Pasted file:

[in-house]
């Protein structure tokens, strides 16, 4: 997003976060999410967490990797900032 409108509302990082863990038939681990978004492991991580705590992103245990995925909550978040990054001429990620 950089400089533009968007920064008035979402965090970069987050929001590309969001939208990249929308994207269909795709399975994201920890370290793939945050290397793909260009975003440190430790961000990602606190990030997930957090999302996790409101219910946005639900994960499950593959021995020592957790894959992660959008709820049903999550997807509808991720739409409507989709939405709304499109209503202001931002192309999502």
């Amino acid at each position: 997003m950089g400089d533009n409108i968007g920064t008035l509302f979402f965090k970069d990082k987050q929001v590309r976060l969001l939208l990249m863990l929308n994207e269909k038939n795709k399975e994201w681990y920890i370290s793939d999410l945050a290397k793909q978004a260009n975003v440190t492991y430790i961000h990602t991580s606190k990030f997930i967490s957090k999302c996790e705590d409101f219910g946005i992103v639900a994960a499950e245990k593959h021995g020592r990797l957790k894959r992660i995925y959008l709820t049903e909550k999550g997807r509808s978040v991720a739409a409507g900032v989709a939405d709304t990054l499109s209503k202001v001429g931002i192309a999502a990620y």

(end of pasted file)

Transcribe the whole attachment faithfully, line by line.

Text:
[in-house]
């Protein structure tokens, strides 16, 4: 997003976060999410967490990797900032 409108509302990082863990038939681990978004492991991580705590992103245990995925909550978040990054001429990620 950089400089533009968007920064008035979402965090970069987050929001590309969001939208990249929308994207269909795709399975994201920890370290793939945050290397793909260009975003440190430790961000990602606190990030997930957090999302996790409101219910946005639900994960499950593959021995020592957790894959992660959008709820049903999550997807509808991720739409409507989709939405709304499109209503202001931002192309999502």
């Amino acid at each position: 997003m950089g400089d533009n409108i968007g920064t008035l509302f979402f965090k970069d990082k987050q929001v590309r976060l969001l939208l990249m863990l929308n994207e269909k038939n795709k399975e994201w681990y920890i370290s793939d999410l945050a290397k793909q978004a260009n975003v440190t492991y430790i961000h990602t991580s606190k990030f997930i967490s957090k999302c996790e705590d409101f219910g946005i992103v639900a994960a499950e245990k593959h021995g020592r990797l957790k894959r992660i995925y959008l709820t049903e909550k999550g997807r509808s978040v991720a739409a409507g900032v989709a939405d709304t990054l499109s209503k202001v001429g931002i192309a999502a990620y």